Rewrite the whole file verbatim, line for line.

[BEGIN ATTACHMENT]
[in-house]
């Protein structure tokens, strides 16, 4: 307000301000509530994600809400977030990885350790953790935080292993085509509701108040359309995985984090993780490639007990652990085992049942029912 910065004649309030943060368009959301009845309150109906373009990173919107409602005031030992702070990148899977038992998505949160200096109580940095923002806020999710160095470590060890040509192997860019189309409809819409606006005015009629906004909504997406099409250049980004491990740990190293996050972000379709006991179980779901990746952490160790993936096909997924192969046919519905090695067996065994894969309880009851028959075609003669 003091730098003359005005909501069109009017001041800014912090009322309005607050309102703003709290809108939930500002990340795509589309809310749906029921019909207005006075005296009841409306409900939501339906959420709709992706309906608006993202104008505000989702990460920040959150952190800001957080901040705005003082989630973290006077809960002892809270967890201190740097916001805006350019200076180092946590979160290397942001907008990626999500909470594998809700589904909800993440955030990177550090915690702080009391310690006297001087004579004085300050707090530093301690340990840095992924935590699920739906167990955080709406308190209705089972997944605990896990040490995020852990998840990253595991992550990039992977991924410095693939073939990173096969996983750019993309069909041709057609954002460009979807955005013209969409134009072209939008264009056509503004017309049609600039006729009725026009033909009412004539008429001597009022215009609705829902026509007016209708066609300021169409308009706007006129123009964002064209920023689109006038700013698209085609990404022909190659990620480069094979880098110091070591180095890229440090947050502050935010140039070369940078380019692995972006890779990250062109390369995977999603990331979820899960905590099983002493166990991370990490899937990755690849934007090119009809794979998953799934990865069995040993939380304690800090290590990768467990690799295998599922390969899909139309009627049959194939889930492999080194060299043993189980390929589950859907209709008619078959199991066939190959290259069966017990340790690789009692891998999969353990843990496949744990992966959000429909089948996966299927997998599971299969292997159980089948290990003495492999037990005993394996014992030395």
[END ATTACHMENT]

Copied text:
[in-house]
């Protein structure tokens, strides 16, 4: 307000301000509530994600809400977030990885350790953790935080292993085509509701108040359309995985984090993780490639007990652990085992049942029912 910065004649309030943060368009959301009845309150109906373009990173919107409602005031030992702070990148899977038992998505949160200096109580940095923002806020999710160095470590060890040509192997860019189309409809819409606006005015009629906004909504997406099409250049980004491990740990190293996050972000379709006991179980779901990746952490160790993936096909997924192969046919519905090695067996065994894969309880009851028959075609003669 003091730098003359005005909501069109009017001041800014912090009322309005607050309102703003709290809108939930500002990340795509589309809310749906029921019909207005006075005296009841409306409900939501339906959420709709992706309906608006993202104008505000989702990460920040959150952190800001957080901040705005003082989630973290006077809960002892809270967890201190740097916001805006350019200076180092946590979160290397942001907008990626999500909470594998809700589904909800993440955030990177550090915690702080009391310690006297001087004579004085300050707090530093301690340990840095992924935590699920739906167990955080709406308190209705089972997944605990896990040490995020852990998840990253595991992550990039992977991924410095693939073939990173096969996983750019993309069909041709057609954002460009979807955005013209969409134009072209939008264009056509503004017309049609600039006729009725026009033909009412004539008429001597009022215009609705829902026509007016209708066609300021169409308009706007006129123009964002064209920023689109006038700013698209085609990404022909190659990620480069094979880098110091070591180095890229440090947050502050935010140039070369940078380019692995972006890779990250062109390369995977999603990331979820899960905590099983002493166990991370990490899937990755690849934007090119009809794979998953799934990865069995040993939380304690800090290590990768467990690799295998599922390969899909139309009627049959194939889930492999080194060299043993189980390929589950859907209709008619078959199991066939190959290259069966017990340790690789009692891998999969353990843990496949744990992966959000429909089948996966299927997998599971299969292997159980089948290990003495492999037990005993394996014992030395």